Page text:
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Real Life Adventures with Unsteady Aerodynamics by Dr. Atlee M. Cunningham, Jr. Lockheed Martin Senior Fellow Lockheed Martin Aeronautics Company, Fort.

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Presentation on theme: "Real Life Adventures with Unsteady Aerodynamics by Dr. Atlee M. Cunningham, Jr. Lockheed Martin Senior Fellow Lockheed Martin Aeronautics Company, Fort."— Presentation transcript:

1 Real Life Adventures with Unsteady Aerodynamics by Dr. Atlee M. Cunningham, Jr. Lockheed Martin Senior Fellow Lockheed Martin Aeronautics Company, Fort Worth, Texas Presented for Aerodynamic and Fluid Dynamic Challenges in Flight Mechanics Working Group Meeting 27 th AIAA Applied Aerodynamics Conference San Antonio, Texas, June 2009 Copyright © 2009 by Lockheed Martin Corporation Unsteady aero can be destructive Buffet Wake vortex encounter

2 The Influence of Unsteady Aerodynamics is Multi- Faceted Design, development, and testing of todays aircraft involves the close integration of many diverse technologies and systems which is expected to become more complex in the future. For example, these technologies cover Airframe – aerodynamics, structures, aeroelasticity, aeroservoelasticity (ASE) Flight controls – active controls, g/AOA limiters, weapons delivery Propulsion – thrust management/vectoring, auxiliary systems Stores/weapons – internal/external carriage, delivery systems Maintainability – logistics, spares, inspections, service life Pilot/crew – comfort, performance, limits, communications

3 The Influence of Unsteady Aerodynamics is Multi- Faceted – More So for Fighter Aircraft Fighter aircraft can be more complex than transport aircraft due to: Multi-role – air-to-air, air-to-ground, large stores inventory Highly transient maneuvers – offensive/defensive, weapons release Operations at edge of envelope – high AOA, transonic and buffeting conditions Susceptibility to wake vortex encounters – air-to-air tail chasing Fighter design envelopes contain many loads conditions that are not steady state: Rapid maneuvers – unsteady aerodynamics, changing control laws, buffeting Edge of the envelope – non-linear, path dependency, extreme conditions Complex systems interactions – fail-safe designs, redundancies

4 Real Life Adventures with Unsteady Aerodynamics Outline Aircraft Buffeting and Limit Cycle Oscillations (LCO) Flight Experiences Wind Tunnel Testing Observations High Rate Maneuvers and Other Transients Flight Experiences Wind Tunnel Testing Observations

5 Real Life Adventures with Unsteady Aerodynamics Outline Aircraft Buffeting and Limit Cycle Oscillations (LCO) Flight Experiences Wind Tunnel Testing Observations High Rate Maneuvers and Other Transients Flight Experiences Wind Tunnel Testing Observations

6 Differences Between Buffeting and LCO Structural buffet response is driven by unsteady separated flows acting on the structure Unsteady flows unaffected by structural motion Forcing is wide band and affects many structural modes of vibration LCO is a nonlinear interaction between aerodynamics forces and structural response Similar to flutter but limited in response amplitude Nonlinear forces act to drive the LCO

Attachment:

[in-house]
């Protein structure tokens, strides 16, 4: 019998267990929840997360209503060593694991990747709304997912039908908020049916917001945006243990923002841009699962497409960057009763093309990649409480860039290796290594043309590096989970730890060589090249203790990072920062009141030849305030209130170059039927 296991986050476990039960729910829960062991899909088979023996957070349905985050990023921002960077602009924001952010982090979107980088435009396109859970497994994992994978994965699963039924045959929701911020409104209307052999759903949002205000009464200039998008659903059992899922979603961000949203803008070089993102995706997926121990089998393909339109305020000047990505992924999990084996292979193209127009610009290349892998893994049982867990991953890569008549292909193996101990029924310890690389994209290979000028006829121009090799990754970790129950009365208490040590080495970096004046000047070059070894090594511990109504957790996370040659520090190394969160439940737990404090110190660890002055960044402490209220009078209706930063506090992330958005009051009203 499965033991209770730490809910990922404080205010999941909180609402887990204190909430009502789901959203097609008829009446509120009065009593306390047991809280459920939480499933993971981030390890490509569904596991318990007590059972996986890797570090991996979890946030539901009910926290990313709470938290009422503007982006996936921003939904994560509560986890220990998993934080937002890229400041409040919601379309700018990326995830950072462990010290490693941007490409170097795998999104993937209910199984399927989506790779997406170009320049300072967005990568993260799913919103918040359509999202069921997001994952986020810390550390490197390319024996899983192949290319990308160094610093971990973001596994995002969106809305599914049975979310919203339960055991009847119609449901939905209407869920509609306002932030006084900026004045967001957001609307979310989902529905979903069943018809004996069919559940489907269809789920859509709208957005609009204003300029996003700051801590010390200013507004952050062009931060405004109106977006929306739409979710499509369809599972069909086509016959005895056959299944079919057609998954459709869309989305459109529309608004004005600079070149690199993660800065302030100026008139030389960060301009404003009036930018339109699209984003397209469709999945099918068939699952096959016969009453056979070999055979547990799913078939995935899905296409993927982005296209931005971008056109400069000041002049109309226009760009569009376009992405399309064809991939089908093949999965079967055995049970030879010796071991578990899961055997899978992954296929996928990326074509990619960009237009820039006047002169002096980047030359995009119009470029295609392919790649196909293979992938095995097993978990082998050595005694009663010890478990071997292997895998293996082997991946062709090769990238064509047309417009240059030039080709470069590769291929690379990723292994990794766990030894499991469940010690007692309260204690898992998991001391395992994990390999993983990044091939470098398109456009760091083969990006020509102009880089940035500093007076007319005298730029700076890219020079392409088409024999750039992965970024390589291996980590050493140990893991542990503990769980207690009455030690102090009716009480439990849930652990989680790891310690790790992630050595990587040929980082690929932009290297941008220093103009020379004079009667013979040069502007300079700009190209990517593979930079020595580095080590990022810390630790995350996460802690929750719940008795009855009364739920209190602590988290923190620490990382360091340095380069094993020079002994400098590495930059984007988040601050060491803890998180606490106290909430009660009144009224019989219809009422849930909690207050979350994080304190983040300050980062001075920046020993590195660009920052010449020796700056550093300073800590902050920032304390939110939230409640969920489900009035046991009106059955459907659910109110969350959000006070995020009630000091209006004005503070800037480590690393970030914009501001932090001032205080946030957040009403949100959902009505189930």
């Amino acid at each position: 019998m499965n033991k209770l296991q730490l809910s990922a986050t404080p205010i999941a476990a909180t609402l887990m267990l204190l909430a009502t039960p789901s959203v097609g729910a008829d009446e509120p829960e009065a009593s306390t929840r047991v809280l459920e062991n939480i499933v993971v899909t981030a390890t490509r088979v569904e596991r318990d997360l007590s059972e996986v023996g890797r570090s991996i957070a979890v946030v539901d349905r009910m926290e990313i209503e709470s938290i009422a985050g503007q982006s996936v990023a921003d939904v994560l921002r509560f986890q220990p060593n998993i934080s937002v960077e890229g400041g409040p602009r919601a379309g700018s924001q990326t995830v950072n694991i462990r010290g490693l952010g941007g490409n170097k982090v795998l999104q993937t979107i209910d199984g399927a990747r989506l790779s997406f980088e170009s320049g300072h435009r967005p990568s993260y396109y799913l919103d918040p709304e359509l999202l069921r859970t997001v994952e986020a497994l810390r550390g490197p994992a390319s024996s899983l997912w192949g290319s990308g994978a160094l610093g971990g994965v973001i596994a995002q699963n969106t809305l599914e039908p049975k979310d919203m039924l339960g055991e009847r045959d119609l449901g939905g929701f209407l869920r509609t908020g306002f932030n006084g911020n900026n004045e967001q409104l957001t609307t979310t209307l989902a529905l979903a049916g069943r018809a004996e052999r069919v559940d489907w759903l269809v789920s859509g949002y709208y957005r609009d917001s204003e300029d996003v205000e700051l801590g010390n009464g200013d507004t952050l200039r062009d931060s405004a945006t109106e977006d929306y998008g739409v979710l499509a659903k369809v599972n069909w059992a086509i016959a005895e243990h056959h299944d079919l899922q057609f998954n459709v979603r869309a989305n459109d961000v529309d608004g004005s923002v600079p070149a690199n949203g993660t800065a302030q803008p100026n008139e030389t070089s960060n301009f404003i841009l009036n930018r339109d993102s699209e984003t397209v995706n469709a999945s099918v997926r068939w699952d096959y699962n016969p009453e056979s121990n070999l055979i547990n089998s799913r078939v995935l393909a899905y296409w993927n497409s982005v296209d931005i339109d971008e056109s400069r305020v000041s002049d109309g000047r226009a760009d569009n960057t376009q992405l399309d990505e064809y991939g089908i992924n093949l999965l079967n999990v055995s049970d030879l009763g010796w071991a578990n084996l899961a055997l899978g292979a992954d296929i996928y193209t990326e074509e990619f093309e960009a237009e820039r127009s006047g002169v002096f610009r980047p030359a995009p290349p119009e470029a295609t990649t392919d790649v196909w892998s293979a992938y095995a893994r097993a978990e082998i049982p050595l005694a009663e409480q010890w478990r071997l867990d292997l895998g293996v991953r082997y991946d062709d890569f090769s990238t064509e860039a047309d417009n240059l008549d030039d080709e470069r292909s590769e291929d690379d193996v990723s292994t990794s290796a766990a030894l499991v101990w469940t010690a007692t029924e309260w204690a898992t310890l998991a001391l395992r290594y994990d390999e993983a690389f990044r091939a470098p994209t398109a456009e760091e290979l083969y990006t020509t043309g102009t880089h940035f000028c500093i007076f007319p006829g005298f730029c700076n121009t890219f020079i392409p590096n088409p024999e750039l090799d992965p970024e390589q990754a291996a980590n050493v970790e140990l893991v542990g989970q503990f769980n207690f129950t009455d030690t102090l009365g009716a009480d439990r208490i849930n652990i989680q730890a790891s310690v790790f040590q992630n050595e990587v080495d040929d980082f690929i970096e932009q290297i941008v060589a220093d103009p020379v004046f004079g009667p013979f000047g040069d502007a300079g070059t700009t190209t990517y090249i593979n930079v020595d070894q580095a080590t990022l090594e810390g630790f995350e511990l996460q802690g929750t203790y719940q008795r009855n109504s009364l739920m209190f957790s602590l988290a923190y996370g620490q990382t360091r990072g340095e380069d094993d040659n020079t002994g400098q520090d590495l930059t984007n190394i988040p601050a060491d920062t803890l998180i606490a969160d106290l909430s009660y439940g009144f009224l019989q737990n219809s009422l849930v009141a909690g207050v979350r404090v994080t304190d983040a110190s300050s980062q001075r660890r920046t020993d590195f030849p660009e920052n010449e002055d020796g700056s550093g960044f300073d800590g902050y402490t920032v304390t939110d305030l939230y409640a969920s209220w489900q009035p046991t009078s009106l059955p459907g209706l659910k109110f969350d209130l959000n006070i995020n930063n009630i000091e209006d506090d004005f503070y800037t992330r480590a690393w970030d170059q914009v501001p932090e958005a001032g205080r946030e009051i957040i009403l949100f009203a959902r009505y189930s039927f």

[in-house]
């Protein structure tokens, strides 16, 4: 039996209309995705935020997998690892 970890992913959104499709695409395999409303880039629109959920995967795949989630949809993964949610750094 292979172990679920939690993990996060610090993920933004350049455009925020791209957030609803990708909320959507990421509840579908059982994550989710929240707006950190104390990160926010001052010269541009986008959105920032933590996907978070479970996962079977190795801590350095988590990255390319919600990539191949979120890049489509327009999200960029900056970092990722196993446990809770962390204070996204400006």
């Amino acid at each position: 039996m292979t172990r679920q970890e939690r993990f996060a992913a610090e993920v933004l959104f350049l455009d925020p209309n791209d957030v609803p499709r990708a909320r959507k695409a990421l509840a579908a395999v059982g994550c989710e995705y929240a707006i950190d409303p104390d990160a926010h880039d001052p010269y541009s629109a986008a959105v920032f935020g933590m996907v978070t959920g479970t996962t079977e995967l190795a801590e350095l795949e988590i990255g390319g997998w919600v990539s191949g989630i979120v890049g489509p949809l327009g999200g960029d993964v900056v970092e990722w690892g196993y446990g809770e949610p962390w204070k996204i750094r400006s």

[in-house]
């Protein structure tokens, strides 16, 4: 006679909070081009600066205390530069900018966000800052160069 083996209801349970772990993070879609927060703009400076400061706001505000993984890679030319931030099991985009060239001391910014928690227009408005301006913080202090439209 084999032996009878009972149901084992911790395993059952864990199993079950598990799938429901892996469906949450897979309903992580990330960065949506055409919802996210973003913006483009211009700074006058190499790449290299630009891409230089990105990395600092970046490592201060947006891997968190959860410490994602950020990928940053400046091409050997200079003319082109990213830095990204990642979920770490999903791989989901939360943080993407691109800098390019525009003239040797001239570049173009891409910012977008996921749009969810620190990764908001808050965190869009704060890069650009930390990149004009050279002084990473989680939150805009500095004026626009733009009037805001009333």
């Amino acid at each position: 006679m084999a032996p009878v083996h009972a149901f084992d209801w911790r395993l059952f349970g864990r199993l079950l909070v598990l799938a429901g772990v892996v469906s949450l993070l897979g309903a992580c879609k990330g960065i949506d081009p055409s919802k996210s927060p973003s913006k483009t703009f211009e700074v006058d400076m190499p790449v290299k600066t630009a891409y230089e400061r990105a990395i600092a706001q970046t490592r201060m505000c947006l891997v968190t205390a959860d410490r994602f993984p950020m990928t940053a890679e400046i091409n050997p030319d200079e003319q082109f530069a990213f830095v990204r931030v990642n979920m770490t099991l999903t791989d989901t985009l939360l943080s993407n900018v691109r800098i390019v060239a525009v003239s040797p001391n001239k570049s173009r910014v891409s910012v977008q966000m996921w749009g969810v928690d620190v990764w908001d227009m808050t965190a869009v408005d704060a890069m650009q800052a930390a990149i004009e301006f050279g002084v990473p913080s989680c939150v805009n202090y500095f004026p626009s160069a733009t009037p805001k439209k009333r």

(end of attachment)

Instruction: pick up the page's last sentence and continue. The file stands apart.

7 Why are buffeting and LCO important Buffeting sources Spoilers and deployed flaps during landing Wing mounted stores and protuberances Weapons and landing gear bays Leading edge separation and vortex breakdowns Shock induced separation Inlet spillage and thrust reversers Buffeting problems Fatigue of TE controls, spoilers, etc. Fatigue of fins, antennae, twin vertical tails and other downstream surfaces Severe vibrations of wires/cables/equipment/bulkheads in open bays

8 Why are buffeting and LCO important (contd) LCO sources Transonic speeds, freeplay, nonlinear damping Embedded shocks and induced flow separation Susceptible structural vibrations with low damping (sensitive to various nonlinearities) LCO problems False indications of flutter onset Pilot discomfort/distractions/limitations Weapons system limitations Control surface buzz

9 Real Life Adventures with Unsteady Aerodynamics Outline Aircraft Buffeting and Limit Cycle Oscillations (LCO) Flight Experiences Wind Tunnel Testing Observations High Rate Maneuvers and Other Transients Flight Experiences Wind Tunnel Testing Observations

10 F-16 Ventral Fin Buffet Early F-16 Ventral Fins Were Subject to Partial or Complete Loss During Flight Inlet Spillage Turbulence Was Primary Buffeting Source Safety of Flight Issues Were Marginal Biggest Problems Were With Maintenance and Spares Requirements to Carry LANTIRN Pods Upstream of the Ventrals Were Imposed in the Early 1980s First Flight With LANTIRNS Resulted in Loss of R.H. Ventral Fin Redesign of Ventrals and Supporting Structure Was Accomplished but Was Not Good Enough Later Structural Redesign Was Also Incorporated but Problems Still Existed With Cracking and Loss of Fins A

11 F-16 Ventral Fin Buffet (Contd) M=0.95, 10 Kft, Clean Aircraft With/Without LANTIRN Pods, 1-g Level Flight LANTIRN Pods Wake Turbulence Almost as Severe as Inlet Lip Spillage During Throttle Chop High-Amplitude Responses Exist Continuously Even at Lower Machs LANTIRNS Somewhat Reduce Throttle Chop Effects A